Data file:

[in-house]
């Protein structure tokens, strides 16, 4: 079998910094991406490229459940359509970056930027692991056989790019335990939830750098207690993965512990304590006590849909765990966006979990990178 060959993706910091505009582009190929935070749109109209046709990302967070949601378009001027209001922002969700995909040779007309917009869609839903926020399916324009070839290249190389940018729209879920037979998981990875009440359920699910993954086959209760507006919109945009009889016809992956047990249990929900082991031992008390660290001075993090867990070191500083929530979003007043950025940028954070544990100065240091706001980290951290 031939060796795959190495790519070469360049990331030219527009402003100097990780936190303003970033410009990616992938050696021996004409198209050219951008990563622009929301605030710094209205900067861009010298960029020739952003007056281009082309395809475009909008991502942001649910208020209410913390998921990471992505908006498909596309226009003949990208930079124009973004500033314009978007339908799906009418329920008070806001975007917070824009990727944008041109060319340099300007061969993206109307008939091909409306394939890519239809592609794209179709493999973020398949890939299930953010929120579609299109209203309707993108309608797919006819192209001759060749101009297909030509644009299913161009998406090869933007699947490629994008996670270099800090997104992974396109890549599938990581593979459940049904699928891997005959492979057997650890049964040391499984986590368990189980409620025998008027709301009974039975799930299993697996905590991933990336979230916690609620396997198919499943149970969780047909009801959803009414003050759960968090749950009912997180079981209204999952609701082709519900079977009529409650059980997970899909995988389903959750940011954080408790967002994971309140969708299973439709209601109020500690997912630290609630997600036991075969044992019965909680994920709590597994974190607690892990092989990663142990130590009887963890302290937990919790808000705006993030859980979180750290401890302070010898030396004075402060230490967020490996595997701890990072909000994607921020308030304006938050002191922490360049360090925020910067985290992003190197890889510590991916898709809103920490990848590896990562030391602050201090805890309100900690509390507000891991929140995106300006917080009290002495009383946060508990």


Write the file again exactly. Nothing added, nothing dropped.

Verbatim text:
[in-house]
């Protein structure tokens, strides 16, 4: 079998910094991406490229459940359509970056930027692991056989790019335990939830750098207690993965512990304590006590849909765990966006979990990178 060959993706910091505009582009190929935070749109109209046709990302967070949601378009001027209001922002969700995909040779007309917009869609839903926020399916324009070839290249190389940018729209879920037979998981990875009440359920699910993954086959209760507006919109945009009889016809992956047990249990929900082991031992008390660290001075993090867990070191500083929530979003007043950025940028954070544990100065240091706001980290951290 031939060796795959190495790519070469360049990331030219527009402003100097990780936190303003970033410009990616992938050696021996004409198209050219951008990563622009929301605030710094209205900067861009010298960029020739952003007056281009082309395809475009909008991502942001649910208020209410913390998921990471992505908006498909596309226009003949990208930079124009973004500033314009978007339908799906009418329920008070806001975007917070824009990727944008041109060319340099300007061969993206109307008939091909409306394939890519239809592609794209179709493999973020398949890939299930953010929120579609299109209203309707993108309608797919006819192209001759060749101009297909030509644009299913161009998406090869933007699947490629994008996670270099800090997104992974396109890549599938990581593979459940049904699928891997005959492979057997650890049964040391499984986590368990189980409620025998008027709301009974039975799930299993697996905590991933990336979230916690609620396997198919499943149970969780047909009801959803009414003050759960968090749950009912997180079981209204999952609701082709519900079977009529409650059980997970899909995988389903959750940011954080408790967002994971309140969708299973439709209601109020500690997912630290609630997600036991075969044992019965909680994920709590597994974190607690892990092989990663142990130590009887963890302290937990919790808000705006993030859980979180750290401890302070010898030396004075402060230490967020490996595997701890990072909000994607921020308030304006938050002191922490360049360090925020910067985290992003190197890889510590991916898709809103920490990848590896990562030391602050201090805890309100900690509390507000891991929140995106300006917080009290002495009383946060508990």